View Full Version : News from Finland

June Pelo
07-05-16, 23:02
Finland received its first group of refugees who are being resettled from Turkey. A group of three Syrian families (11) arrived April 4. Finland has agreed to accept 600 Syrians from Turkey. Finland has also agreed to accommodate 3,200 asylum seekers from Greece and Italy, but so far has received only a small number.

Finland's postal service is offering a weekly grass cutting service, with customers who choose either 30 minutes or 60 minutes of lawn-mowing time. It will be available only on Tuesdays and customers have to provide their own lawnmower. They'll have to be willing to pay 65 Euros ($73) a month for half-hour sessions.

China will send a pair of giant pandas to Finland next year as a gesture when Finland celebrates its 100th anniversary of independence. The Ähtäri zoo will build a new facility for the pandas, and plans to import most of the bamboo needed to feed them. They could arrive at the end of 2017.

In the 1960s and '70s many Finnish immigrants moved to Sweden, but now they are dying out and their children rarely speak the language. In 2012 there were 200,000 people in Sweden who spoke Finnish as their native language, while 150,000 people spoke Arabic. The influx of refugees and migrants from the Middle East has shifted the balance in favor of Arabic over the past few years. It's hard to say when Arabic will take over Finnish, but they estimate it'll be very soon that Arabic will be the second most popular language in Sweden. In Denmark Arabic is the second most spoken language; and it is the third most spoken language in France and the Netherlands.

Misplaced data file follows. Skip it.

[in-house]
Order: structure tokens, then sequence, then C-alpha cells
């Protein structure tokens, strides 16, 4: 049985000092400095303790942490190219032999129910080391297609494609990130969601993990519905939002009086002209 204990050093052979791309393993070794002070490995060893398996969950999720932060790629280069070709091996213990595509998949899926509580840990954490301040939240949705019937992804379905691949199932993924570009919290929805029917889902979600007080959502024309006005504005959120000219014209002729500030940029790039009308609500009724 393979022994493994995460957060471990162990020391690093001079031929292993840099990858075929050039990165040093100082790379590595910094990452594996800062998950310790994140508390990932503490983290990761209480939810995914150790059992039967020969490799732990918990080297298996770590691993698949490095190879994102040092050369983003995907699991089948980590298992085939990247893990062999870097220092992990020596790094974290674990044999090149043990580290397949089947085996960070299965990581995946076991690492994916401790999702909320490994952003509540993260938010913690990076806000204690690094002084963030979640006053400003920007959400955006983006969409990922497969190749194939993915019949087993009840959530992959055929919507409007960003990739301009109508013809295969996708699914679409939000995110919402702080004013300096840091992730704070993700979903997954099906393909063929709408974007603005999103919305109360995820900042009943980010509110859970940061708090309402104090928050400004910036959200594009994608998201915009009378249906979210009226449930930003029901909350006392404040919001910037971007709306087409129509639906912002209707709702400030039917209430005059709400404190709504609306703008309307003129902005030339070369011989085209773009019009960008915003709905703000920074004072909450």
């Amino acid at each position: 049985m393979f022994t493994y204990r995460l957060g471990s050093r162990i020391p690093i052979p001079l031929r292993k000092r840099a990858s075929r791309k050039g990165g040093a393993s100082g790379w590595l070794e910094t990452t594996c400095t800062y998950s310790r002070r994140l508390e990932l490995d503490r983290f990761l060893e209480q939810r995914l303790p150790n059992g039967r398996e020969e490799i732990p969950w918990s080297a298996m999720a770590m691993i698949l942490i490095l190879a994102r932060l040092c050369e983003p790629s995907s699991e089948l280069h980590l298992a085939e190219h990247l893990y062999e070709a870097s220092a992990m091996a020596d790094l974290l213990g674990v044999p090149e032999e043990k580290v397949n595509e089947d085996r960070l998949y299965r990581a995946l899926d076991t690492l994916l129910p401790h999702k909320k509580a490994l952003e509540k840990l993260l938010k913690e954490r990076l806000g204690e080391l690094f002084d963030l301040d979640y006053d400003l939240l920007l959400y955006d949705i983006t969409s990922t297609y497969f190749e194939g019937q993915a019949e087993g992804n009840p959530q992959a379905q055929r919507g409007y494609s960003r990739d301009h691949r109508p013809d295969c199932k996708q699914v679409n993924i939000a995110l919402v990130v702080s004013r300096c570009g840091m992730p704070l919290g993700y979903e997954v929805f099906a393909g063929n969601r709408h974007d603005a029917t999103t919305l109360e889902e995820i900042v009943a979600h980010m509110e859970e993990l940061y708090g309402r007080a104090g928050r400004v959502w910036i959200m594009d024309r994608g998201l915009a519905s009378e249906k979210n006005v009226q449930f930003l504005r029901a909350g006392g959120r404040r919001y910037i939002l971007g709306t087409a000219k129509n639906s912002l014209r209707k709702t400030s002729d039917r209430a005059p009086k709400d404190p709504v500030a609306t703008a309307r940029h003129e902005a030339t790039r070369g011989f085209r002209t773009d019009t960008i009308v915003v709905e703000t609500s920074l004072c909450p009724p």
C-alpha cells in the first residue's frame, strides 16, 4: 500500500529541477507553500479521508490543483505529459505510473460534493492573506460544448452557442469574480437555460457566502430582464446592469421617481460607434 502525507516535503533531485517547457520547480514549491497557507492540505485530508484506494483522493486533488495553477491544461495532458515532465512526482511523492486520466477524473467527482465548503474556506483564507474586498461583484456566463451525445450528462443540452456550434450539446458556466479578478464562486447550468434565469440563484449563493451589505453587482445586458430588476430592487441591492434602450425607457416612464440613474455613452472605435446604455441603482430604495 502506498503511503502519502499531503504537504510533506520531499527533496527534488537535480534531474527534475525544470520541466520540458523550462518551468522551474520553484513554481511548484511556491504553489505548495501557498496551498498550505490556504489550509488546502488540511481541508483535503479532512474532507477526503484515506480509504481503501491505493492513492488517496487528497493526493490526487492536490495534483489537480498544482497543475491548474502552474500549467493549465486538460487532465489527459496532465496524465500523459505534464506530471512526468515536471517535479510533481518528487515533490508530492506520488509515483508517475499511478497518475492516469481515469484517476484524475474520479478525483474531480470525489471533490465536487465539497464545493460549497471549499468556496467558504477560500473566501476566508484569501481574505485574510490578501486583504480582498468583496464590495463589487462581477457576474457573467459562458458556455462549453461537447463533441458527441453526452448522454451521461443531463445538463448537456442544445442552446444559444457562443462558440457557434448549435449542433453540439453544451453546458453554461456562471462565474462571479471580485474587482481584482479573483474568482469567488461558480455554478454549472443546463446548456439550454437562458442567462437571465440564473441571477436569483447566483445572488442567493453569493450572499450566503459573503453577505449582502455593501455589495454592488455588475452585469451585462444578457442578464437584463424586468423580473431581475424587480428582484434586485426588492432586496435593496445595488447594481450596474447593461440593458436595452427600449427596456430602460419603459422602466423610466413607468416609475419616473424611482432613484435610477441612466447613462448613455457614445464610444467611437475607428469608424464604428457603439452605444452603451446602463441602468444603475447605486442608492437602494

Finnish Parliament approved a bill which will see tuition fees charged to students from outside the European Union.. it will become effective in August 2017. The payment threshold is 1,500 euros ($1,641) per academic year--applied to Bachelor's and Master's degree programs taught in languages other than Finnish and Swedish, which are the official languages of Finland. Currently, higher education in Finland is free to almost everyone admitted at undergraduate level.